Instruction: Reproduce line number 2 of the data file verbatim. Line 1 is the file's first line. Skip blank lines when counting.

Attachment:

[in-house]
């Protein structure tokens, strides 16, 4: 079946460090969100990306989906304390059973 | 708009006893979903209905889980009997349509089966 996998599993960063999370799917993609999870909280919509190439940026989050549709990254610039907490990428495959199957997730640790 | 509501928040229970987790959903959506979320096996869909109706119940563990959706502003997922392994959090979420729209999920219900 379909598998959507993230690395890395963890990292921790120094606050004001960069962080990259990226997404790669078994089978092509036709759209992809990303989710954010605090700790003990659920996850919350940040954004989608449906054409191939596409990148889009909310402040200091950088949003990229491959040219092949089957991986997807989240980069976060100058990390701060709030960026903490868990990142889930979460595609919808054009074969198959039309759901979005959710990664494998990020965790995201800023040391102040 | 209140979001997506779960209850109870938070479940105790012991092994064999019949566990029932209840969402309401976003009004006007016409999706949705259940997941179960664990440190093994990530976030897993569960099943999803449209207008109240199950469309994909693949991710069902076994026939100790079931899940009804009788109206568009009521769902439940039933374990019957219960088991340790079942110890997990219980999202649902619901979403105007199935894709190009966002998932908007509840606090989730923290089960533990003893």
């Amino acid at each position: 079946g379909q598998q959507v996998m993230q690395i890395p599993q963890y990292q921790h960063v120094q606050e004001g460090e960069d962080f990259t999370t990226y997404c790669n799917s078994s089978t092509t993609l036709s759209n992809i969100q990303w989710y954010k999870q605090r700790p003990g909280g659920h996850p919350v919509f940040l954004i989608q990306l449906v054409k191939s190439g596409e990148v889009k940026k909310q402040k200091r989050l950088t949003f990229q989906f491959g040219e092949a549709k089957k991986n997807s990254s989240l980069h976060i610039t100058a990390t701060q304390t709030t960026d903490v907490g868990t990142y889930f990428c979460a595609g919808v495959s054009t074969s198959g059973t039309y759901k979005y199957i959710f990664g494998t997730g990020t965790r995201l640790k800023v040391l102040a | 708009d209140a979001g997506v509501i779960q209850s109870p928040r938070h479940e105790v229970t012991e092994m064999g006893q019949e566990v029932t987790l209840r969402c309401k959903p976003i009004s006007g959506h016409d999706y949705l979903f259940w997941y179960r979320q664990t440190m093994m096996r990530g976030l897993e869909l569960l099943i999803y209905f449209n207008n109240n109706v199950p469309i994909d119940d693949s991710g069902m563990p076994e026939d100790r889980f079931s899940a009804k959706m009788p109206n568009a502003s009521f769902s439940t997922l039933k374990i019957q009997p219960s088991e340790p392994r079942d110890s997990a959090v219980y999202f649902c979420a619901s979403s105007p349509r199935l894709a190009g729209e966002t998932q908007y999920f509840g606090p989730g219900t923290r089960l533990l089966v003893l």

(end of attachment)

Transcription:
């Protein structure tokens, strides 16, 4: 079946460090969100990306989906304390059973 | 708009006893979903209905889980009997349509089966 996998599993960063999370799917993609999870909280919509190439940026989050549709990254610039907490990428495959199957997730640790 | 509501928040229970987790959903959506979320096996869909109706119940563990959706502003997922392994959090979420729209999920219900 379909598998959507993230690395890395963890990292921790120094606050004001960069962080990259990226997404790669078994089978092509036709759209992809990303989710954010605090700790003990659920996850919350940040954004989608449906054409191939596409990148889009909310402040200091950088949003990229491959040219092949089957991986997807989240980069976060100058990390701060709030960026903490868990990142889930979460595609919808054009074969198959039309759901979005959710990664494998990020965790995201800023040391102040 | 209140979001997506779960209850109870938070479940105790012991092994064999019949566990029932209840969402309401976003009004006007016409999706949705259940997941179960664990440190093994990530976030897993569960099943999803449209207008109240199950469309994909693949991710069902076994026939100790079931899940009804009788109206568009009521769902439940039933374990019957219960088991340790079942110890997990219980999202649902619901979403105007199935894709190009966002998932908007509840606090989730923290089960533990003893």